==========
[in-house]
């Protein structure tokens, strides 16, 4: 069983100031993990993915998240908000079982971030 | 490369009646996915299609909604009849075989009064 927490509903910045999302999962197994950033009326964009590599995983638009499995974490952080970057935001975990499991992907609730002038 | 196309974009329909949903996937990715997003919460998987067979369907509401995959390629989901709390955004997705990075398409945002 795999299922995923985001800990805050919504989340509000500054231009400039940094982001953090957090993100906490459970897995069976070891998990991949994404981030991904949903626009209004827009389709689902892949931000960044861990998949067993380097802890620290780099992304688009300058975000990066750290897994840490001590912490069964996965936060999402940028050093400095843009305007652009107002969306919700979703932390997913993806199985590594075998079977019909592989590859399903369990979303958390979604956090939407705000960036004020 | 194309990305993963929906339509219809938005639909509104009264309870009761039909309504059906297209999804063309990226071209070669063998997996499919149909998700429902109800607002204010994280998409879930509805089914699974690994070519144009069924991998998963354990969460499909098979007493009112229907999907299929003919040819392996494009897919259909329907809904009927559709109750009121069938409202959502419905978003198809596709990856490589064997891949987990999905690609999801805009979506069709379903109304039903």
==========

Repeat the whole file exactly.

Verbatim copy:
[in-house]
């Protein structure tokens, strides 16, 4: 069983100031993990993915998240908000079982971030 | 490369009646996915299609909604009849075989009064 927490509903910045999302999962197994950033009326964009590599995983638009499995974490952080970057935001975990499991992907609730002038 | 196309974009329909949903996937990715997003919460998987067979369907509401995959390629989901709390955004997705990075398409945002 795999299922995923985001800990805050919504989340509000500054231009400039940094982001953090957090993100906490459970897995069976070891998990991949994404981030991904949903626009209004827009389709689902892949931000960044861990998949067993380097802890620290780099992304688009300058975000990066750290897994840490001590912490069964996965936060999402940028050093400095843009305007652009107002969306919700979703932390997913993806199985590594075998079977019909592989590859399903369990979303958390979604956090939407705000960036004020 | 194309990305993963929906339509219809938005639909509104009264309870009761039909309504059906297209999804063309990226071209070669063998997996499919149909998700429902109800607002204010994280998409879930509805089914699974690994070519144009069924991998998963354990969460499909098979007493009112229907999907299929003919040819392996494009897919259909329907809904009927559709109750009121069938409202959502419905978003198809596709990856490589064997891949987990999905690609999801805009979506069709379903109304039903």